Brogan also shows his ignorance in this sphere by arguing against the need for this legislation at all. It’s really too bad that he didn’t bother spending five minutes looking into research about body image and advertising. (Thank you to Scicurious, who took that extra five minutes!)

Disruption takes many forms. It’s time that we stop glorifying the changes that are spearheaded by male tech leaders while making fun of changes that are led by women-focused businesses. ModCloth isn’t perfect, by any means, and the industry in which it functions is a capitalist patriarchal looks-based shitshow. I’m not here to defend either. I just really wish that we, as a culture, would interrogate the language we use to talk about subjects that are coded as female. Even more importantly, I wish that we would question who gets paid to write about these things.

There are legitimate critiques to be made of ModCloth and the fashion industry in general. There are critiques to be made about how the size range works in reality (and how many women are still left out of that range). There are critiques to be made about how “unconventional” beauty is presented in their advertising, and who is allowed to participate in those looks. But those critiques aren’t going to come from a white dude tech writer whose only interaction with the site has come from second person descriptions from friends. How could they?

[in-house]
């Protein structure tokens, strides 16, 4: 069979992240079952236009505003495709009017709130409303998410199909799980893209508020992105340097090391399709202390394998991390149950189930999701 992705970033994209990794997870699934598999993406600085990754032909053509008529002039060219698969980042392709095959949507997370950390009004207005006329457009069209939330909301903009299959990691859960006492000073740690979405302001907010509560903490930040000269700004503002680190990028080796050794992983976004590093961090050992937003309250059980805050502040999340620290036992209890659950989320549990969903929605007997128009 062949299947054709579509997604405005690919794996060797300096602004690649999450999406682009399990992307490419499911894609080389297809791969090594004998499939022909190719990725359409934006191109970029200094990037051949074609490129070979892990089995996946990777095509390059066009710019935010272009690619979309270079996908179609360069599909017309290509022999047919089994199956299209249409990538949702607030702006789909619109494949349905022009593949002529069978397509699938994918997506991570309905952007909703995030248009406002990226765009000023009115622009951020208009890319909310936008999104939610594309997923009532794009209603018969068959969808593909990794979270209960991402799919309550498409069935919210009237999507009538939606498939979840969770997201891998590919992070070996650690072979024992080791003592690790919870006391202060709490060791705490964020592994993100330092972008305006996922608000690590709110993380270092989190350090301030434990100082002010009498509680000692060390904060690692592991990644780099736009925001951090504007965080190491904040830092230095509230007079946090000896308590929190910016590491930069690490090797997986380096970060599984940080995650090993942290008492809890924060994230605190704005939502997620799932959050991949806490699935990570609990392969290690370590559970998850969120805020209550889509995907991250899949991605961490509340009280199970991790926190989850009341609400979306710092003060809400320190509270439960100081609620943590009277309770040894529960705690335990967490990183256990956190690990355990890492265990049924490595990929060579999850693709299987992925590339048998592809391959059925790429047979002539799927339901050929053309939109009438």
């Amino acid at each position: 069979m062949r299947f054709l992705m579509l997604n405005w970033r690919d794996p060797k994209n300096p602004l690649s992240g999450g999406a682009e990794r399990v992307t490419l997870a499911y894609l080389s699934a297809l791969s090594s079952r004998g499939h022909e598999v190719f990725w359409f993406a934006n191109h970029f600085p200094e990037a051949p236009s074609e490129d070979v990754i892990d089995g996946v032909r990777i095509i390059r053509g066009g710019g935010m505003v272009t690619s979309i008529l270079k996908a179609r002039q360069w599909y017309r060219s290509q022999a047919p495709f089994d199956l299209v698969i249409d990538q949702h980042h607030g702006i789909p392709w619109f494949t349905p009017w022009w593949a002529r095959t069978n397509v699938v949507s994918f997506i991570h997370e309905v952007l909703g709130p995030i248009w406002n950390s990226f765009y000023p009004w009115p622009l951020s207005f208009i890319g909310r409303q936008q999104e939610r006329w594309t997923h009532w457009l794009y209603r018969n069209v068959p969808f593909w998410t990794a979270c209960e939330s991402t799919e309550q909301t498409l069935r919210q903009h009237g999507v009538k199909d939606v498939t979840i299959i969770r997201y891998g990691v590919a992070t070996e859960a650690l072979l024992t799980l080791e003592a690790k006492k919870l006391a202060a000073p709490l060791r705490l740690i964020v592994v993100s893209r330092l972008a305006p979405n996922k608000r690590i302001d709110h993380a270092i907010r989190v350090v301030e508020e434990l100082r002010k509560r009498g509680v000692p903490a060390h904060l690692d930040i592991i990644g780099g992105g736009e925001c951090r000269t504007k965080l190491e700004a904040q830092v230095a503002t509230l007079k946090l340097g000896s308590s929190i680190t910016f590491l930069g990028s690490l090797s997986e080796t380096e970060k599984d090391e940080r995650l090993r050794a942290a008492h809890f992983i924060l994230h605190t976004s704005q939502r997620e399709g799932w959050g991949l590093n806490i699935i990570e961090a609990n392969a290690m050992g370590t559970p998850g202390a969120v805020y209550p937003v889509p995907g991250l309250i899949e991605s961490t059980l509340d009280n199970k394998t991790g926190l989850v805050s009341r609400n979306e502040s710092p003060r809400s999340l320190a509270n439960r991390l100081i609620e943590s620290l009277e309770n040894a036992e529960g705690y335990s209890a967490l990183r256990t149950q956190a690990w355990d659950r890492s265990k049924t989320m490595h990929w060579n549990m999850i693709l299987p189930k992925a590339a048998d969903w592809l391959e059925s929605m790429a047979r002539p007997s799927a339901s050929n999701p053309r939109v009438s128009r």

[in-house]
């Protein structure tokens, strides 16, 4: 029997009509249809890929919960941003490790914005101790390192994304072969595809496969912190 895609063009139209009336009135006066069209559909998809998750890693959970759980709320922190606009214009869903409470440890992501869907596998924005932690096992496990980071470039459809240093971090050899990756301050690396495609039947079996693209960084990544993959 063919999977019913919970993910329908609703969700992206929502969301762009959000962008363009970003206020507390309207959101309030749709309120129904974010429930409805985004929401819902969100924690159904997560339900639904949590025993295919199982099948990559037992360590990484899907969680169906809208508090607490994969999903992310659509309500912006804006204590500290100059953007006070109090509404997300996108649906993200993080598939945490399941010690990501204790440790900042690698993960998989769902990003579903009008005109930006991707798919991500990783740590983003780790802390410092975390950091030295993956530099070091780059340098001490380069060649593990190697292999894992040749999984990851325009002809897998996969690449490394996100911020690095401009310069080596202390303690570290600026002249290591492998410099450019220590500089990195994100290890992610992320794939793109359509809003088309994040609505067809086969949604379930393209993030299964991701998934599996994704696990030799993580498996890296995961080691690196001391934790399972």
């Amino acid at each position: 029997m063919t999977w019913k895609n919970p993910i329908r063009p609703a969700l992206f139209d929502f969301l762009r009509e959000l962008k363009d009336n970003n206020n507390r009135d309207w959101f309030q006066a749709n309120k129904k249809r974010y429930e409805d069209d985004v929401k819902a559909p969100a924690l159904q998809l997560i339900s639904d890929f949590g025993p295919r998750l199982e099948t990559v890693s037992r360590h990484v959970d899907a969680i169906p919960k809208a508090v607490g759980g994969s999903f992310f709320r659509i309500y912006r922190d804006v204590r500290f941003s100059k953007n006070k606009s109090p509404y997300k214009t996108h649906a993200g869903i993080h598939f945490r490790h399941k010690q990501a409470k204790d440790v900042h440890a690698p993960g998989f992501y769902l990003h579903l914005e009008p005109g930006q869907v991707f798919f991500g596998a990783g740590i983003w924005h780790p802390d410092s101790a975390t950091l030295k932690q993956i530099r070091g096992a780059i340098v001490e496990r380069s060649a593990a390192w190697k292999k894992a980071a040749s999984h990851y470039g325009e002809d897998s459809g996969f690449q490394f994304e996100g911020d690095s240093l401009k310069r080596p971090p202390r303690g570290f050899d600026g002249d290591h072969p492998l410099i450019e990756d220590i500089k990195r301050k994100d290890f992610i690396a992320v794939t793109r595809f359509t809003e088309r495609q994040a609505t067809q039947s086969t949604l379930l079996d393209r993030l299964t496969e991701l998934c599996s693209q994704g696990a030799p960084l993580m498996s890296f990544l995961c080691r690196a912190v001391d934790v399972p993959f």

They’re going to come from places like the Skepchick network (hiiiii), The Establishment, Harlot, and many other media outlets that employ a large range of women’s voices, and where editors make the effort to make sure that people are writing subjects that they can discuss in both an informed and a compassionate way. They’re going to come from people who are well-versed in both technology AND fashion, rather than looking down on one or the other (and I think we know which side is normally looked down upon). I can’t wait for them.

Now, if you’ll excuse me, I’m going to go dream about my future life where I’m driving a super cute electric car while wearing a super cute 60s mod dress. While smashing the patriarchy.


Seelix, aka Emily, is a Science Communicator, Forensic Anthropologist, Costumer and QA Analyst, sometimes, but not usually, all at once. Emily can usually be found lurking in dark corners of the internet as Seelix on Twitter, on Google+ and even occasionally at her blog This View of Life.